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Michael Palin's Erebus and Dead Reckoning look alike because they belong together

"What the publishing industry hath joined together let no bookseller put asunder." That's the way I see it.
Faithful readers have been nudging me: "Have you seen the cover of Erebus? Michael Palin's new book? Doesn't it remind you of the cover of Dead Reckoning: The Untold Story of the Northwest Passage?"
Well, now that you mention it, I say, yes, yes it does. It’s a perfect match. And that is as it should be. The two books complement each other. Ideally, they form part of the same whole. Erebus tells the story of a single ship. Dead Reckoning puts that story in context.  The two books should be displayed, bought, sold and read together.
When I was asked to provide a blurb for Palin’s book, I wrote: “At this late date, and against all odds, Michael Palin has found an original way to enter and explore the Royal Navy narrative of polar exploration. Palin is a superb stylist, low-key and conversational, who skillfully incorporates personal experience.”

Dead Reckoning, published in hardcover last autumn, drew an equally enthusiastic response. The paperback edition, which is now rolling into bookstores, quotes a couple of reviews on the back cover. “This book is a masterpiece, setting the standard for future works on Arctic exploration,” one reviewer wrote. “Dead Reckoning could be the best work of Canadian history this year.”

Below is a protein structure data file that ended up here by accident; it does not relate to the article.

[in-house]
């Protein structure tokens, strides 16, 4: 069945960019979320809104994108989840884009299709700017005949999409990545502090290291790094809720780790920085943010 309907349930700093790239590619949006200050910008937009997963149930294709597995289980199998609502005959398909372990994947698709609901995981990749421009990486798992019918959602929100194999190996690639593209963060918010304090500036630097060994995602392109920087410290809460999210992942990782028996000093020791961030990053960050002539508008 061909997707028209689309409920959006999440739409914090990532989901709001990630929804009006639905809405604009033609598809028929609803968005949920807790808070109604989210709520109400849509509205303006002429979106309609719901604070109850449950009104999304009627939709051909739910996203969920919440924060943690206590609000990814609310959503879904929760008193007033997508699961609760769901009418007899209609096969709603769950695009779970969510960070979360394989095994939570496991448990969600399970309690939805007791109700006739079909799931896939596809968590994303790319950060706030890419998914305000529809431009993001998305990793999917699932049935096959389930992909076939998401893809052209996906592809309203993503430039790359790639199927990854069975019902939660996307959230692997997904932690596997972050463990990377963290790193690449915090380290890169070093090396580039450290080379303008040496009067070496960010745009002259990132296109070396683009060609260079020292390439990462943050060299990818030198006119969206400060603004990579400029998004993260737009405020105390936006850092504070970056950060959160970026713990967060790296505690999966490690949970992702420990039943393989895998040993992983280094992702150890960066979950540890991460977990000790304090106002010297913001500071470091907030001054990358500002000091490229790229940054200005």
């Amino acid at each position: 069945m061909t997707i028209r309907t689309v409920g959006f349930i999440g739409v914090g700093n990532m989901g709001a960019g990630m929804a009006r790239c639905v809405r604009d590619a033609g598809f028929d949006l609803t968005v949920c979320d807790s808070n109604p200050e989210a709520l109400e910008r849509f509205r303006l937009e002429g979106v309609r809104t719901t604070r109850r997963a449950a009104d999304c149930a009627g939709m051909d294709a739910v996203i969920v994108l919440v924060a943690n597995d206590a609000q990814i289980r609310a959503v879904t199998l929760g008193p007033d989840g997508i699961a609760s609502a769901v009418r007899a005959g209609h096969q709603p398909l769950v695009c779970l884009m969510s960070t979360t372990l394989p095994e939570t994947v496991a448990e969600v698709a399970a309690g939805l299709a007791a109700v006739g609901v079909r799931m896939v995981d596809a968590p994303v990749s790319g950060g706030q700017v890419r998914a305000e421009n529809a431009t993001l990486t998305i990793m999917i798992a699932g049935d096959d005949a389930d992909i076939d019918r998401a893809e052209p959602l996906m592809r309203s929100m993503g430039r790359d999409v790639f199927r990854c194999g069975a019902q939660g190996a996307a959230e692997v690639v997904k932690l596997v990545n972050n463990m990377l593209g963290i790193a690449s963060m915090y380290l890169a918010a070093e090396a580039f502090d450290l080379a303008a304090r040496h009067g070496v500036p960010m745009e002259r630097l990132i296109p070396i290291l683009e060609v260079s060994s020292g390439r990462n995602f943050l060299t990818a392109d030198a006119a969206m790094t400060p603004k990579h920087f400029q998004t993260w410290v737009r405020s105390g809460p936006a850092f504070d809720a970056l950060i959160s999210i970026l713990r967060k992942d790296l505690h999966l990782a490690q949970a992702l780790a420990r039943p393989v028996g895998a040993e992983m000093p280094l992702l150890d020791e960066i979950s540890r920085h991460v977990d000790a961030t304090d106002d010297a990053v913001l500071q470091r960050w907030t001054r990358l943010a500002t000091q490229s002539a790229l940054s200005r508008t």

A second wrote: “Outstanding. . . . This is not the Canadian history that we learned in school.” And a third: “A sweeping work that sets out to bring the Indigenous contributors to northern exploration into the story as participants with names – not just tribal affiliations or occupations stated as ‘hunter’ or ‘my faithful interpreter.”
You get the idea. Since Palin’s book is published by Random House Canada and my own by HarperCollins Canada, I don’t think we can expect to see a boxed set any time soon. No worries. My advice would be that, when you buy the one, you should always pick up the other. Hey, just my opinion.

Ken McGoogan
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Before turning mainly to books about arctic exploration and Canadian history, Ken McGoogan worked for two decades as a journalist at major dailies in Toronto, Calgary, and Montreal. He teaches creative nonfiction writing through the University of Toronto and in the MFA program at King’s College in Halifax. Ken served as chair of the Public Lending Right Commission, has written recently for Canada’s History, Canadian Geographic, and Maclean’s, and sails with Adventure Canada as a resource historian. Based in Toronto, he has given talks and presentations across Canada, from Dawson City to Dartmouth, and in places as different as Edinburgh, Melbourne, and Hobart.